If the eardrum ruptures, you may see thick, yellow fluid coming from the ears. This usually makes the pain go away. The eardrum usually heals on its own.
When fluid builds up but doesn't get infected, the ears may just feel plugged. This can affect hearing, but hearing usually goes back to normal after the fluid is gone. It may take weeks for the fluid to drain away.
Middle ear infections usually occur along with an upper respiratory infection, like a cold. Fluid builds up in the middle ear. Bacteria or viruses can grow in this buildup into an ear infection.
The fluid pushes against the eardrum, causing pain. It may cause problems hearing. Fever typically lasts a few days. Pain may last for a few hours, but young children may have pain for more than a week.
In severe cases, too much fluid can increase pressure on the eardrum until it ruptures and the fluid drains. When this happens, fever and pain usually go away, the infection clears, and the eardrum heals.
Often people still have some fluid behind the eardrum a few weeks after the infection is gone. The fluid may take weeks to months to clear.
Complications, such as an ear infection with chronic drainage, can occur with repeat ear infections.
Complications from ear infections are rare. But some problems that can occur include:
Another complication is ongoing inflammation of the middle ear. The major symptom is repeat or ongoing drainage of pus from the ear through a small hole in the eardrum. Many children with this problem have some hearing loss.
Other complications may develop if there are repeat ear infections:
Rare complications include mastoiditis and meningitis.
Call your doctor now if:
Call your doctor if:
Watchful waiting is a wait-and-see approach. Your doctor may recommend it if your child is age 6 months or older, has mild ear pain, and is otherwise healthy. Most ear infections get better without antibiotics. But if your child's pain doesn't get better with nonprescription children's pain reliever (such as acetaminophen) or the symptoms continue after 48 hours, call a doctor.
A doctor will diagnose a middle ear infection by doing a physical exam and an ear exam and by asking questions about past health.
The doctor uses a tool called a pneumatic otoscope to look at the eardrum for signs of an ear infection or fluid buildup. For example, the doctor can see if the eardrum moves freely when the otoscope pushes air into the ear. This exam is rarely uncomfortable.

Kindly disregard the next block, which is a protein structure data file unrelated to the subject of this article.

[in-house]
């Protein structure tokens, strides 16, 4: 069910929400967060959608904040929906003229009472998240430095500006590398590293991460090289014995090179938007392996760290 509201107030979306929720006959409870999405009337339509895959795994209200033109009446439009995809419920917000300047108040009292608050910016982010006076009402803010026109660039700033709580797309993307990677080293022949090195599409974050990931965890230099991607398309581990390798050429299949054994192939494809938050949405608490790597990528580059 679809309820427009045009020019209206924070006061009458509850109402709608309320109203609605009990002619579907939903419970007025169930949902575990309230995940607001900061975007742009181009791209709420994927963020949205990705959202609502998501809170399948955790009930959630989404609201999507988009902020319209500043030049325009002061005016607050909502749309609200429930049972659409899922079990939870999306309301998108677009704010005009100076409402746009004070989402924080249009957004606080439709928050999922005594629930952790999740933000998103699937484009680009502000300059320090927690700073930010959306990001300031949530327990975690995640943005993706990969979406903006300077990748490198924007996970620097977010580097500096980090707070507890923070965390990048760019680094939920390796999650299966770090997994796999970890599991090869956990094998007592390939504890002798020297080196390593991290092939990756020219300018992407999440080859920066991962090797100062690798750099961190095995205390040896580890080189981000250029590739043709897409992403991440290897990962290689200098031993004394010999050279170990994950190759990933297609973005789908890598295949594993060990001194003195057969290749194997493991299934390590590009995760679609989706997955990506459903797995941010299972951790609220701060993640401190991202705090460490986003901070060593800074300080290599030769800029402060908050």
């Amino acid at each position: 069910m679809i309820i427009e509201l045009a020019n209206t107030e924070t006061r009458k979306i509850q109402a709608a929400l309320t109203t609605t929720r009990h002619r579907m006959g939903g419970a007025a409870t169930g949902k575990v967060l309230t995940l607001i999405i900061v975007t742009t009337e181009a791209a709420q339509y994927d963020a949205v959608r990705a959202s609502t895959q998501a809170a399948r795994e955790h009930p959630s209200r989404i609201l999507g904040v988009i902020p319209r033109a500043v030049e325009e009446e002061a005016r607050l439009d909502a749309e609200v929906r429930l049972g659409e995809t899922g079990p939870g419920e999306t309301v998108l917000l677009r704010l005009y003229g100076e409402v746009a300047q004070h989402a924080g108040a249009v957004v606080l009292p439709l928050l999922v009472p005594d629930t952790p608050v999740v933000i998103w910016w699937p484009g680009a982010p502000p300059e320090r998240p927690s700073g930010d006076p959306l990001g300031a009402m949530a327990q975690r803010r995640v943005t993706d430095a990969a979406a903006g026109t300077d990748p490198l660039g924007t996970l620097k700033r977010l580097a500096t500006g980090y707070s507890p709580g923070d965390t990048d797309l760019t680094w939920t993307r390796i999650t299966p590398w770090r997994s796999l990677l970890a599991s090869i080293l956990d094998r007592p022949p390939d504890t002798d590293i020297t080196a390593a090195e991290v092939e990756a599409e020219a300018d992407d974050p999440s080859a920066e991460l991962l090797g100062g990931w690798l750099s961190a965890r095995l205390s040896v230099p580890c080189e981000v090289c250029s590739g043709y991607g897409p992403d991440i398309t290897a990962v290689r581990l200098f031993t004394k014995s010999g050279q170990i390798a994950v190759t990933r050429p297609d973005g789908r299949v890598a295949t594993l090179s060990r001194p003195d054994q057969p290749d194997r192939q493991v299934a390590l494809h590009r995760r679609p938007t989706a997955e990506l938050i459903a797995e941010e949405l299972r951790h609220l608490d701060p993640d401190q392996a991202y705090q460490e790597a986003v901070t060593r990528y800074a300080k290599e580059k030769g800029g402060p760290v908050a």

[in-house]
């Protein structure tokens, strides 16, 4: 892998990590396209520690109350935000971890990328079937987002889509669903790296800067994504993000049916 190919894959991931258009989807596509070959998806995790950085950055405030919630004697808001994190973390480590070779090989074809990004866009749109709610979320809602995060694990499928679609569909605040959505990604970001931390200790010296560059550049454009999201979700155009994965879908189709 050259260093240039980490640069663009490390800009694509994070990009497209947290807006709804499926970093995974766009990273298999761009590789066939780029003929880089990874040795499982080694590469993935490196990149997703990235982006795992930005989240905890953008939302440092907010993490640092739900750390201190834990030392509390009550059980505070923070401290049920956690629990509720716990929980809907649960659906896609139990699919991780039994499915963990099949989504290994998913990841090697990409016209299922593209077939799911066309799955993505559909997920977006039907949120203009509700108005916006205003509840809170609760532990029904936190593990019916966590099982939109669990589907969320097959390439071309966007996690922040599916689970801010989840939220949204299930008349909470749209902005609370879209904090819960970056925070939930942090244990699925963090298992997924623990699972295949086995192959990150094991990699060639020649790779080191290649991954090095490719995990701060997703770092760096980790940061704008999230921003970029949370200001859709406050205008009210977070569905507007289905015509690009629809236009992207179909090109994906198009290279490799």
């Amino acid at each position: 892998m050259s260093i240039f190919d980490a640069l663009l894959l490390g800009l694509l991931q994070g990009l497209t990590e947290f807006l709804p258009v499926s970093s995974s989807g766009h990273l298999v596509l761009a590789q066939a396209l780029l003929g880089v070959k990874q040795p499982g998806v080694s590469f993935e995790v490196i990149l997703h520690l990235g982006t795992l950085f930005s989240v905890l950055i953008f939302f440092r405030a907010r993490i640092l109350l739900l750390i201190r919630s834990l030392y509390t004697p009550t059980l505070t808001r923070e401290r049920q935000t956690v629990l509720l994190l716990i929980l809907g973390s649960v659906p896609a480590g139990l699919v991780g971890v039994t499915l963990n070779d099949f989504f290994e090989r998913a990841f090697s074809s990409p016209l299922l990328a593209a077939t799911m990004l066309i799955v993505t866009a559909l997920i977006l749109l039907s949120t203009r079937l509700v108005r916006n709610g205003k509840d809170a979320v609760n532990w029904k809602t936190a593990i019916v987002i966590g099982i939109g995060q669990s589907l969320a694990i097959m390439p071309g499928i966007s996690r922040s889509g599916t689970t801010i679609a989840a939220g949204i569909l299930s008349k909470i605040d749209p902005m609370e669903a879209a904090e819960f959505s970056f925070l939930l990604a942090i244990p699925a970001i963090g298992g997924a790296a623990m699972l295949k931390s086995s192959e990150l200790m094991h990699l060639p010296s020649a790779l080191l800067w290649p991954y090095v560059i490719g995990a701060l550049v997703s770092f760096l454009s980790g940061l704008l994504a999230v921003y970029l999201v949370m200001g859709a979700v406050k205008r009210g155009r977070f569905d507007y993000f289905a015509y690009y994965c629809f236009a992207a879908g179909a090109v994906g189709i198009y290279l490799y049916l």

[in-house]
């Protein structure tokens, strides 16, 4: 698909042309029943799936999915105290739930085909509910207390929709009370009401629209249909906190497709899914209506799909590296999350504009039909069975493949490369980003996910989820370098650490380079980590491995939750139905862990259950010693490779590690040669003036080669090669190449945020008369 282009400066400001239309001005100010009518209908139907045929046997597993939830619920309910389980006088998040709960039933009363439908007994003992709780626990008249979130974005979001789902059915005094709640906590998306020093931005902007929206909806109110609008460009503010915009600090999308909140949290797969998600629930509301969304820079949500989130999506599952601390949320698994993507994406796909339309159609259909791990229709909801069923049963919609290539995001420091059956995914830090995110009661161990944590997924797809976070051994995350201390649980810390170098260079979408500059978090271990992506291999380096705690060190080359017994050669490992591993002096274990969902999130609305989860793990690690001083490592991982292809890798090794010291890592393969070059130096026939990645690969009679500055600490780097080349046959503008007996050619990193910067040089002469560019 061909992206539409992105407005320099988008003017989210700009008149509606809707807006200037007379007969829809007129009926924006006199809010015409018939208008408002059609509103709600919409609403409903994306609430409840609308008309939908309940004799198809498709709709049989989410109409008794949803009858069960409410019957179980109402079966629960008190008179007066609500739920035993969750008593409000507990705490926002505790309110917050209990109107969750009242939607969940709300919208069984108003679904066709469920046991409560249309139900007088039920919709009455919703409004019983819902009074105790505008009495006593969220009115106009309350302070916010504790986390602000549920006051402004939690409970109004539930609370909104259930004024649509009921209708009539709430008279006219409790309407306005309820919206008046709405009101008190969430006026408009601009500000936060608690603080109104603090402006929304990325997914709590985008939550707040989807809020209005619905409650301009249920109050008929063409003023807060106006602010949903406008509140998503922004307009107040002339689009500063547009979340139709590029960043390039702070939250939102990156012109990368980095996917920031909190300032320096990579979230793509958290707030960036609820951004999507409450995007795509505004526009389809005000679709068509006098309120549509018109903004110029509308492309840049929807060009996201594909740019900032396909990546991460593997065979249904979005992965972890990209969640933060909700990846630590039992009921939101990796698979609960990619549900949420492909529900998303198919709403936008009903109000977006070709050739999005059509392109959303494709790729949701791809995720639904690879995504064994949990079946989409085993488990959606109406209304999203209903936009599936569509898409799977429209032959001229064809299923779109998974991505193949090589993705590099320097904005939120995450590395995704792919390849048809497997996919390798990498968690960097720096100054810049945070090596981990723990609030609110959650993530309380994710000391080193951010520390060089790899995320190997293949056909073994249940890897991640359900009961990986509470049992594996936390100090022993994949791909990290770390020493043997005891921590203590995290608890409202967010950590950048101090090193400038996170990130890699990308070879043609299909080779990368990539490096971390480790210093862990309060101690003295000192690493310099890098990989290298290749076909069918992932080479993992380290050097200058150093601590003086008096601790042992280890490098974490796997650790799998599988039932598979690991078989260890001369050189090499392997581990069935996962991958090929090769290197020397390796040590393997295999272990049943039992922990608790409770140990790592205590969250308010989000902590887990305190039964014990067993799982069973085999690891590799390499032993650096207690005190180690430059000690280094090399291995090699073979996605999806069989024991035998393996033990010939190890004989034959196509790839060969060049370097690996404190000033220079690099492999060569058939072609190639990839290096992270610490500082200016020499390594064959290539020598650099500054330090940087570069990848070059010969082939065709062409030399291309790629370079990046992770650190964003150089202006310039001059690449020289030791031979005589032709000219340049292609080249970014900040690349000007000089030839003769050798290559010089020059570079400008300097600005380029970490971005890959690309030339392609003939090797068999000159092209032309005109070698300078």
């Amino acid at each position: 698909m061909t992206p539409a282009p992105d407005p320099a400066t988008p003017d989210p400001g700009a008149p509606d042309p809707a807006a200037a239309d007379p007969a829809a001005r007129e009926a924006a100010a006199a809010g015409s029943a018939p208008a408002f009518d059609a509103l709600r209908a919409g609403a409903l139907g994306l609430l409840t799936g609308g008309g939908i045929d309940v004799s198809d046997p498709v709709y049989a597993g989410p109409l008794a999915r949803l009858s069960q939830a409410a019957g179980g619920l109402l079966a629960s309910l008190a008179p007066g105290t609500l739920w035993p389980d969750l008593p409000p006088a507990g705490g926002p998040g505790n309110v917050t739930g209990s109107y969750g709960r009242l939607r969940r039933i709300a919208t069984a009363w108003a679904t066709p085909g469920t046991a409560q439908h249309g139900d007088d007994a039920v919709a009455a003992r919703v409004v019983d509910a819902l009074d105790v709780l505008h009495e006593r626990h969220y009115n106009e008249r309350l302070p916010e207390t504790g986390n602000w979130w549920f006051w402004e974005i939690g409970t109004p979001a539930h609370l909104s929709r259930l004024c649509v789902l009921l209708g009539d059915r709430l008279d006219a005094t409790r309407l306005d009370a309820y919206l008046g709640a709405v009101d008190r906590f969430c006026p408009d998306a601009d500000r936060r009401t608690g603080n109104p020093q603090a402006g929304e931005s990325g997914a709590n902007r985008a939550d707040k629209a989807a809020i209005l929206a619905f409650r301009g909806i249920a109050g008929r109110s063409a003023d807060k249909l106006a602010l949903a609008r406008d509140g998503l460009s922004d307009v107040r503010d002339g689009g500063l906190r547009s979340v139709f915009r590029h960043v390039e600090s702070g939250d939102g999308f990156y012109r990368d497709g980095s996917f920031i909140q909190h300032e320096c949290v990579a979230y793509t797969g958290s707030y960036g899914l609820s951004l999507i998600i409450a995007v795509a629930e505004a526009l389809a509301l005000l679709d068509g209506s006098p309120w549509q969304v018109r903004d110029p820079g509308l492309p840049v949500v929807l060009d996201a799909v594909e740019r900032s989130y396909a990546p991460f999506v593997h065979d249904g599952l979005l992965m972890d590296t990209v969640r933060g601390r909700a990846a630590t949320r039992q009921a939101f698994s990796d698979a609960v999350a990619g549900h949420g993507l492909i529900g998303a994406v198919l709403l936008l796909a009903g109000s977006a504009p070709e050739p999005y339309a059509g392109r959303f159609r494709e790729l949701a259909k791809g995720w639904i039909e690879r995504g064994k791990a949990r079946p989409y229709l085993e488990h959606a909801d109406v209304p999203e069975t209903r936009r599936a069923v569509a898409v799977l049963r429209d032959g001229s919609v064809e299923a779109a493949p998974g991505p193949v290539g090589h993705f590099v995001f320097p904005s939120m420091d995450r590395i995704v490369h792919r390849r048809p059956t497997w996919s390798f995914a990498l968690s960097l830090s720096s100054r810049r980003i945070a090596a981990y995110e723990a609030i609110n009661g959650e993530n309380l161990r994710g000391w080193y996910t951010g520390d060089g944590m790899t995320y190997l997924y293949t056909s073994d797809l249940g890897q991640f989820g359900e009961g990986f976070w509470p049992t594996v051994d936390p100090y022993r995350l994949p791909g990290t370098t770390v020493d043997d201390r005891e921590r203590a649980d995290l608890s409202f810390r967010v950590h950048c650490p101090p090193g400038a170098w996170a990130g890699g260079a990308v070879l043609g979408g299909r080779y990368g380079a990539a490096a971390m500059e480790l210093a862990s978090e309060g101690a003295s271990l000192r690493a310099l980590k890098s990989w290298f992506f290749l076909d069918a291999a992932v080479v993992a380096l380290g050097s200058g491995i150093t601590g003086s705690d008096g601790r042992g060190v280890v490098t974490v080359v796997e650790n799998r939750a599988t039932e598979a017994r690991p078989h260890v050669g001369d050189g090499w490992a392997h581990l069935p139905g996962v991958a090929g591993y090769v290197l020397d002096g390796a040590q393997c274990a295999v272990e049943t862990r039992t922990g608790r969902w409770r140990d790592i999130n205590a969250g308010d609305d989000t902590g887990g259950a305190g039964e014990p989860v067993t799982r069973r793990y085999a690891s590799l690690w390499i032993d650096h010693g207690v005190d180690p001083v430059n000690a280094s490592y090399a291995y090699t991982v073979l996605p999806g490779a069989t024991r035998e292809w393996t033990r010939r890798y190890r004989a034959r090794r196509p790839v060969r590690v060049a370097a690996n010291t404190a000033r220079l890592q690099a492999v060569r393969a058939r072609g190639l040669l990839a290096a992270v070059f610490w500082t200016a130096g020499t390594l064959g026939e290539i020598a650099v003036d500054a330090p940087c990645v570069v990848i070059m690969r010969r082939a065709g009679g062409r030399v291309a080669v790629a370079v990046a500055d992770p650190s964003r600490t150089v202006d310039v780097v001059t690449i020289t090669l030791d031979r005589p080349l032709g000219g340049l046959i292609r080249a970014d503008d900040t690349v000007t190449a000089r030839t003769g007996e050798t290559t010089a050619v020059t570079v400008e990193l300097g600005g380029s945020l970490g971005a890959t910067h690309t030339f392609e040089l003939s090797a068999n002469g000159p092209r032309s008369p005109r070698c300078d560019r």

Other tests may include:
Most ear infections go away on their own. But antibiotics are recommended for children under the age of 6 months and for children at high risk for complications.
You can treat your child at home with an over-the-counter pain reliever like acetaminophen (such as Tylenol), a warm washcloth on the ear, and rest. Your doctor may give you eardrops that can help your child's pain.
Your doctor can give your child antibiotics, but ear infections often get better without them. Talk about this with your doctor. Whether you use antibiotics will depend on how old your child is and how bad the infection is. Your doctor may also prescribe them to keep the fluid in the ear from getting infected.
If your child has cochlear implants, your doctor will probably prescribe antibiotics. That's because serious complications of ear infections, including bacterial meningitis, are more common in children who have cochlear implants than in children who don't have these implants.
Follow-up exams with a doctor are important. The doctor will check for persistent infection, fluid behind the eardrum (otitis media with effusion), or repeat infections. Even if your child seems well, he or she may need a follow-up visit in about 4 weeks, especially if your child is young.
Doctors may consider surgery for children who have repeat ear infections or who keep getting fluid behind the eardrum. Procedures include inserting ear tubes or removing adenoids and, in rare cases, the tonsils.
Fluid behind the eardrum after an ear infection is normal. And, in most children, the fluid clears up within 3 months without treatment. If your child has fluid buildup without infection, you may try watchful waiting.
Have your child's hearing tested if the fluid lasts longer than 3 months. If hearing is normal, you may choose to keep watching your child without treatment.